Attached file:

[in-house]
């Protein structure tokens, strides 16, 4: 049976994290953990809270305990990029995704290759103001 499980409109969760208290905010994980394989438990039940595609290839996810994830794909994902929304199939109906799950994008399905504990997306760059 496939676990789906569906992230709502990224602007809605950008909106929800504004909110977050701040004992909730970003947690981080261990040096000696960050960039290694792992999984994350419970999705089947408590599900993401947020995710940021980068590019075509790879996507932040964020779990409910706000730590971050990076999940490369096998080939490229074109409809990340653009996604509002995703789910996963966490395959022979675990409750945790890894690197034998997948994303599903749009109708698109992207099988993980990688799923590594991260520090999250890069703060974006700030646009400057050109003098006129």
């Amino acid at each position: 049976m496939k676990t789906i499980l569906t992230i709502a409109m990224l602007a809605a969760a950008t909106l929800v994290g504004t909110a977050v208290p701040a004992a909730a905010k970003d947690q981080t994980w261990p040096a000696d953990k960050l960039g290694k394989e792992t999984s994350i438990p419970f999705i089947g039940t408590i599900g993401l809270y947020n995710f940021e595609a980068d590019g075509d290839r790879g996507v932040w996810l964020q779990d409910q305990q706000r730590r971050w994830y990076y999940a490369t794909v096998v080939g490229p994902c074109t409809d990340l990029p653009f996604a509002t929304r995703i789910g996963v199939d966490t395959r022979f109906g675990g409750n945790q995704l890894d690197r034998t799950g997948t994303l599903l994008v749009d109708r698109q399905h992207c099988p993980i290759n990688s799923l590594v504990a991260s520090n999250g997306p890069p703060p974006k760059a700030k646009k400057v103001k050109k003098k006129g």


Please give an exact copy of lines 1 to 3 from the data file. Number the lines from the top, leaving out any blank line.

[in-house]
């Protein structure tokens, strides 16, 4: 049976994290953990809270305990990029995704290759103001 499980409109969760208290905010994980394989438990039940595609290839996810994830794909994902929304199939109906799950994008399905504990997306760059 496939676990789906569906992230709502990224602007809605950008909106929800504004909110977050701040004992909730970003947690981080261990040096000696960050960039290694792992999984994350419970999705089947408590599900993401947020995710940021980068590019075509790879996507932040964020779990409910706000730590971050990076999940490369096998080939490229074109409809990340653009996604509002995703789910996963966490395959022979675990409750945790890894690197034998997948994303599903749009109708698109992207099988993980990688799923590594991260520090999250890069703060974006700030646009400057050109003098006129």
């Amino acid at each position: 049976m496939k676990t789906i499980l569906t992230i709502a409109m990224l602007a809605a969760a950008t909106l929800v994290g504004t909110a977050v208290p701040a004992a909730a905010k970003d947690q981080t994980w261990p040096a000696d953990k960050l960039g290694k394989e792992t999984s994350i438990p419970f999705i089947g039940t408590i599900g993401l809270y947020n995710f940021e595609a980068d590019g075509d290839r790879g996507v932040w996810l964020q779990d409910q305990q706000r730590r971050w994830y990076y999940a490369t794909v096998v080939g490229p994902c074109t409809d990340l990029p653009f996604a509002t929304r995703i789910g996963v199939d966490t395959r022979f109906g675990g409750n945790q995704l890894d690197r034998t799950g997948t994303l599903l994008v749009d109708r698109q399905h992207c099988p993980i290759n990688s799923l590594v504990a991260s520090n999250g997306p890069p703060p974006k760059a700030k646009k400057v103001k050109k003098k006129g």